Pubdate: Fri, 27 Jan 2012
Source: Macon Telegraph (GA)
Copyright: 2012 The Macon Telegraph Publishing Company
Author: Bryan Watts
Note: Bryan Watts is a resident of Kathleen.


I just want to bring to light and let you know that there are more 
illegal drugs available to our high schools today than I can ever 
remember. I have I have been teaching for 12 years now. I have heard 
of or seen students in previous years that got "busted" here or "got 
caught" there, but never to the degree that has occurred this academic year.

Parents, I am asking you to please talk to your children about the 
life changing affects that can occur not only from prolonged use, but 
also about what can happen if they are caught with drugs on their 
person or property.

Read these statistics I have come across from the website There are stronger forms of marijuana available to 
adolescents today than in the 1970s or 1980s.

Stronger marijuana means stronger effects. Research shows that more 
than 40 percent of teenagers try marijuana before they graduate from 
high school. Marijuana has adverse effects on many of the skills 
required for driving a car. Driving while high can lead to car accidents.

Marijuana users may have many of the same respiratory problems that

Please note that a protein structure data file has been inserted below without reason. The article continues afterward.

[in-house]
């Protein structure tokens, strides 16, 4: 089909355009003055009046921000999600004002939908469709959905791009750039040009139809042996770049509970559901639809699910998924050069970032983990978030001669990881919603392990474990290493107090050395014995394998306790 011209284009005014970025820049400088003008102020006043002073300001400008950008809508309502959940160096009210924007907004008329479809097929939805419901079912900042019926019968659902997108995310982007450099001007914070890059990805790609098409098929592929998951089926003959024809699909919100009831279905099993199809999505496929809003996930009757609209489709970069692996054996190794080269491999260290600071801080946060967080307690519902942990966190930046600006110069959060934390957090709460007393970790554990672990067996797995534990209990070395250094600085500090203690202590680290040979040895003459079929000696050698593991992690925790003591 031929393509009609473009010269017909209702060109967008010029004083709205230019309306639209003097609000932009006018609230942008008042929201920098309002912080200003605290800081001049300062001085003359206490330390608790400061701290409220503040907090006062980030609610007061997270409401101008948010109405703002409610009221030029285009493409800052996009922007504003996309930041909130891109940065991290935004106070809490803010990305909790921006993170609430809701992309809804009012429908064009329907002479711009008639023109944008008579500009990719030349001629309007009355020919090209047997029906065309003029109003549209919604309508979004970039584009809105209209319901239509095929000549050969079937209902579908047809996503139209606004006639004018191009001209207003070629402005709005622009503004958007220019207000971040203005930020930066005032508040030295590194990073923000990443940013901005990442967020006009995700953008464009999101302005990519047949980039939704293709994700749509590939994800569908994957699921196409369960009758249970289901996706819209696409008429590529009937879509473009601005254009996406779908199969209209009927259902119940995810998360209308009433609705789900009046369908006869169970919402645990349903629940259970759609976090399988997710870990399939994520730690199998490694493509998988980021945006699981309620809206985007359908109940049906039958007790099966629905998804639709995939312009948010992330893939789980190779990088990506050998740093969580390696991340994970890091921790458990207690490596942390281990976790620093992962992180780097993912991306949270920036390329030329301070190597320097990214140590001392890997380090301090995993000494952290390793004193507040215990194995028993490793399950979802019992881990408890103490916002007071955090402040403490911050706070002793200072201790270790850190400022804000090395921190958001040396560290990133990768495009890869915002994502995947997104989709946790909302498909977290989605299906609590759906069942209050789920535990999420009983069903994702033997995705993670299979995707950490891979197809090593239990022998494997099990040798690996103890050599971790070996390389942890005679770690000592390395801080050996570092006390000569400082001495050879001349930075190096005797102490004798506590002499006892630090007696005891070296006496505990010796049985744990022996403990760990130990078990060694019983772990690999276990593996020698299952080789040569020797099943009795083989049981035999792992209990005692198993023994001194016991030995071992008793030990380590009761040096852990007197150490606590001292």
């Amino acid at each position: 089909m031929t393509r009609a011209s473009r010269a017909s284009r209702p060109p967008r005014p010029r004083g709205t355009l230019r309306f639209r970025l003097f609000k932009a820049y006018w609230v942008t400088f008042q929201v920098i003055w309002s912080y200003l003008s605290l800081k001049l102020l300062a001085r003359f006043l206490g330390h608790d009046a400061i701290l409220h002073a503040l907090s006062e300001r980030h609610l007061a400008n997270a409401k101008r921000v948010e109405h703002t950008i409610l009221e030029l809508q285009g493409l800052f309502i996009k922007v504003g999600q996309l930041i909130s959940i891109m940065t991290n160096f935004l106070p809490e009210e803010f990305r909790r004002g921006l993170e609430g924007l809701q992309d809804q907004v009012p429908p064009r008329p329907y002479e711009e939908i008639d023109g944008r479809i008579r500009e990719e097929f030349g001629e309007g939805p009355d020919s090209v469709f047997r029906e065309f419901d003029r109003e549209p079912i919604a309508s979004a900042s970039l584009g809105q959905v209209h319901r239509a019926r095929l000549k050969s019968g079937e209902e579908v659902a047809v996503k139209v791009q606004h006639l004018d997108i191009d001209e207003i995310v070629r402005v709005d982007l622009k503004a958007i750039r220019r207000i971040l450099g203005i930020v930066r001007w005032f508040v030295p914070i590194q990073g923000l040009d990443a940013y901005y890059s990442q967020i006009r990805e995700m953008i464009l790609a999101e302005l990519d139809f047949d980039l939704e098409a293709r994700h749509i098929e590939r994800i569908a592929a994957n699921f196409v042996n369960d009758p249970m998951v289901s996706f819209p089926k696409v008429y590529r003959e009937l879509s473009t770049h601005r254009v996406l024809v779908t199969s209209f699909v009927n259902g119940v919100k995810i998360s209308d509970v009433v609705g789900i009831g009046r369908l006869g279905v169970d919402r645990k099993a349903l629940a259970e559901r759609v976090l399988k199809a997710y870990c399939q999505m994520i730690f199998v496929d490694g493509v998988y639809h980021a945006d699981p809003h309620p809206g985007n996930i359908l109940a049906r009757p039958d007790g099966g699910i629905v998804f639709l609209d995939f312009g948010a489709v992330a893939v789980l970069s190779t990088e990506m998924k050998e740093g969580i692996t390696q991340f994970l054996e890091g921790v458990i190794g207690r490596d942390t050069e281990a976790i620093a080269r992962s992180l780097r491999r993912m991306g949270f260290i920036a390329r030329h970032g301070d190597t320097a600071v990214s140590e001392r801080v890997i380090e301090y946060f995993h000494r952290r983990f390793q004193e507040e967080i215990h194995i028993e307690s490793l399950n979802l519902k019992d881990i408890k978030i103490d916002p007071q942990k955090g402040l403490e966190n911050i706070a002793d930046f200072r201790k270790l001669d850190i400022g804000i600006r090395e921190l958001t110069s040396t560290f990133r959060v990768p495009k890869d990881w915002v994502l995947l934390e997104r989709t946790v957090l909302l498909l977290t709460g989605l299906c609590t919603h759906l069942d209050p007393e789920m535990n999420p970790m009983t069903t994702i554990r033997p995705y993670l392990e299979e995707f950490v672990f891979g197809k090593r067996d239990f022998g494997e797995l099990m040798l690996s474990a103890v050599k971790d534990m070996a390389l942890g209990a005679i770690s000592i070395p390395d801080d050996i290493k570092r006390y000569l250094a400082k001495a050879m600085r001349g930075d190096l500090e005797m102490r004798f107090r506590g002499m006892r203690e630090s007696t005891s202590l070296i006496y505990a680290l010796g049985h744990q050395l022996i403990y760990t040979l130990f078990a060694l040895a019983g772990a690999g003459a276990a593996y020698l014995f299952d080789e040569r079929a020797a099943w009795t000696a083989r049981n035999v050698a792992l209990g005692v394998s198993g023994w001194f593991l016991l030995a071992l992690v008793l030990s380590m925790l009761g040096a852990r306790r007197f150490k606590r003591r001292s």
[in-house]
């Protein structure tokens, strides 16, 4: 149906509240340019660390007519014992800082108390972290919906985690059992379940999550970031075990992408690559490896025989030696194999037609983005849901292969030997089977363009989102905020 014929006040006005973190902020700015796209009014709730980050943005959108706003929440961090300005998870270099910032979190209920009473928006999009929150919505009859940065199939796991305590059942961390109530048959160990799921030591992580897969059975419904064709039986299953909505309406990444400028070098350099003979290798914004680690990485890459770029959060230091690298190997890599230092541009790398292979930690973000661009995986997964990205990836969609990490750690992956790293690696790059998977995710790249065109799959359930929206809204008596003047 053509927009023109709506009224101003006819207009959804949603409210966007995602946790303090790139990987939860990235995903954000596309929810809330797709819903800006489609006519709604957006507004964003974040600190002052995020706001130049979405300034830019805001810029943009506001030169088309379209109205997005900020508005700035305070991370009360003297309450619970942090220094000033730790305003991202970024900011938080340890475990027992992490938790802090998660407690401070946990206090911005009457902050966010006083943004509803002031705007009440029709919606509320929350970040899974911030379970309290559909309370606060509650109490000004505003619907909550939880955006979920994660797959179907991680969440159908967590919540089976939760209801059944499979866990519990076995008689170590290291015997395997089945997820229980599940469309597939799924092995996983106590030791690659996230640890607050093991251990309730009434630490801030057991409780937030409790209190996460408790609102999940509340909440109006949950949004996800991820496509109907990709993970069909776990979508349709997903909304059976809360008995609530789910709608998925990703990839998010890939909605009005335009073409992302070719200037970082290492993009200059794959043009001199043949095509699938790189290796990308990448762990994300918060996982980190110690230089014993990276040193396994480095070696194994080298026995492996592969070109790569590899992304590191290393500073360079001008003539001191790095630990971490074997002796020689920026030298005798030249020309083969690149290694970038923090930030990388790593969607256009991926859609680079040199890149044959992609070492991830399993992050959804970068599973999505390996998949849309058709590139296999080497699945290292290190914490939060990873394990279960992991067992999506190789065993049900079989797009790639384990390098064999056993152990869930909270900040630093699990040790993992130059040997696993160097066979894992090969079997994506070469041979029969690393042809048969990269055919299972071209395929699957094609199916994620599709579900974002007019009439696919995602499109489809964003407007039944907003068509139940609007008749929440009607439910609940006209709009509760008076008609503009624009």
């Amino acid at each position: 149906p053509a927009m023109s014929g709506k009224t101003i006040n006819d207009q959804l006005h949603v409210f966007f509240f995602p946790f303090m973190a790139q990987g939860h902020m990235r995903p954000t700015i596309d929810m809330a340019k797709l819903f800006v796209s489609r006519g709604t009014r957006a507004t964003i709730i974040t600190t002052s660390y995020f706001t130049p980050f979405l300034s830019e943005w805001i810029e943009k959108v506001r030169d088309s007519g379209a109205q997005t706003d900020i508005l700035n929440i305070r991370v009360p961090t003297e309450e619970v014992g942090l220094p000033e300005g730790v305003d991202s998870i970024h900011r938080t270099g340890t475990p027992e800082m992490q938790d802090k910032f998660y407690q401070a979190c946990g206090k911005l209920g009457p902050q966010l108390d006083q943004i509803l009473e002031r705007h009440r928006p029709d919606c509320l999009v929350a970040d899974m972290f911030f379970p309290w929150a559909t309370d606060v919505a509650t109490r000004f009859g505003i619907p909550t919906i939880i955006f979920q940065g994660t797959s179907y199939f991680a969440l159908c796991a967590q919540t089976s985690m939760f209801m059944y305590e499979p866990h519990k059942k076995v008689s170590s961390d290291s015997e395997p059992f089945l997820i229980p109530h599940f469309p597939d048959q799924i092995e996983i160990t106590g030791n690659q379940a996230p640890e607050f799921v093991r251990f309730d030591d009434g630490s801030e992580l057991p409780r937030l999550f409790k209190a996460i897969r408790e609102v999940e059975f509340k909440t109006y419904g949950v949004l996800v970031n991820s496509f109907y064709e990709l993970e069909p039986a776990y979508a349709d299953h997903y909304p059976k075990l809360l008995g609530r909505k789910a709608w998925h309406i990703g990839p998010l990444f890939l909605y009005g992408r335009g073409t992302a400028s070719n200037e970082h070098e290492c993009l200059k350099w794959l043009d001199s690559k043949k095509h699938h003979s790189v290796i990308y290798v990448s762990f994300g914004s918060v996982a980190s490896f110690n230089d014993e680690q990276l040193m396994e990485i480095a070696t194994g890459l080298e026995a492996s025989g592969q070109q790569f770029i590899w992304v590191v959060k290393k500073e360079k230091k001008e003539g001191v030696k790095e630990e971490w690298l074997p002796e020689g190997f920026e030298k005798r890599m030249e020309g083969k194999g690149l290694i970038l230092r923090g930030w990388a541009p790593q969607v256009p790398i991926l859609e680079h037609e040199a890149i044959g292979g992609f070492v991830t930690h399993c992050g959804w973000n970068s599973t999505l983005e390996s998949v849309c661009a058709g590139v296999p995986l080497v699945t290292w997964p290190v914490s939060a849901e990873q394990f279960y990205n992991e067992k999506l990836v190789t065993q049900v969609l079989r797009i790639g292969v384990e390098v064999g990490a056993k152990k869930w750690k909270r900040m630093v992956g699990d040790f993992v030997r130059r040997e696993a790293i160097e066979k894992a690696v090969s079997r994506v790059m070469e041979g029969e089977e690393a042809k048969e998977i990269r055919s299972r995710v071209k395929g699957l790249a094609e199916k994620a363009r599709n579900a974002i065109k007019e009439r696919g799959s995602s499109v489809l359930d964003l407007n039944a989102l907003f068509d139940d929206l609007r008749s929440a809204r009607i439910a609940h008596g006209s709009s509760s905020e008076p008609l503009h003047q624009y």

tobacco smokers have, such as chronic cough and more frequent chest 
colds. Marijuana smoking affects the brain and leads to impaired 
short-term memory, perception, judgment and motor skills.

Marijuana messages that teens get are mixed, and this is definitely 
not helping the situation. They need to clearly get the message that 
marijuana is an illegal substance to use and it can affect their 
lives in more than one way.

If they do not get this message one way or the other, there are no 
chances for teen marijuana statistics to improve. Marijuana is more 
common than alcohol. You don't need a fake ID to purchase marijuana.

Some of you might be reading this and thinking, "My child would never 
do drugs, they are in the Beta Club, captain of a sports team or 
cheer squad, class officer, homecoming court, makes honor roll and is 
active in church."

My wife and I thought the same thing; our son was a senior class 
officer, homecoming representative, Beta Club member, two sport 
letterman and captain of the basketball team. Drug dogs brought to 
the school parking lot detected traces of marijuana residue in his 
vehicle on a device labeled as drug paraphernalia.

Due to the "Zero Tolerance Policy" of our school system, he was 
expelled from his high school and has to attend alternative school. 
He cannot go to the prom, cannot see his team play, and cannot even 
set foot on or at any school function at any school in our system. 
Yes, this can happen to your child.

We love our son more than anything and will help him get through 
this, hard as it may be. Love your child by talking to them, asking 
them questions that are uncomfortable for either of you, and let them 
know that you care enough about them so they won't get busted.
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MAP posted-by: Jay Bergstrom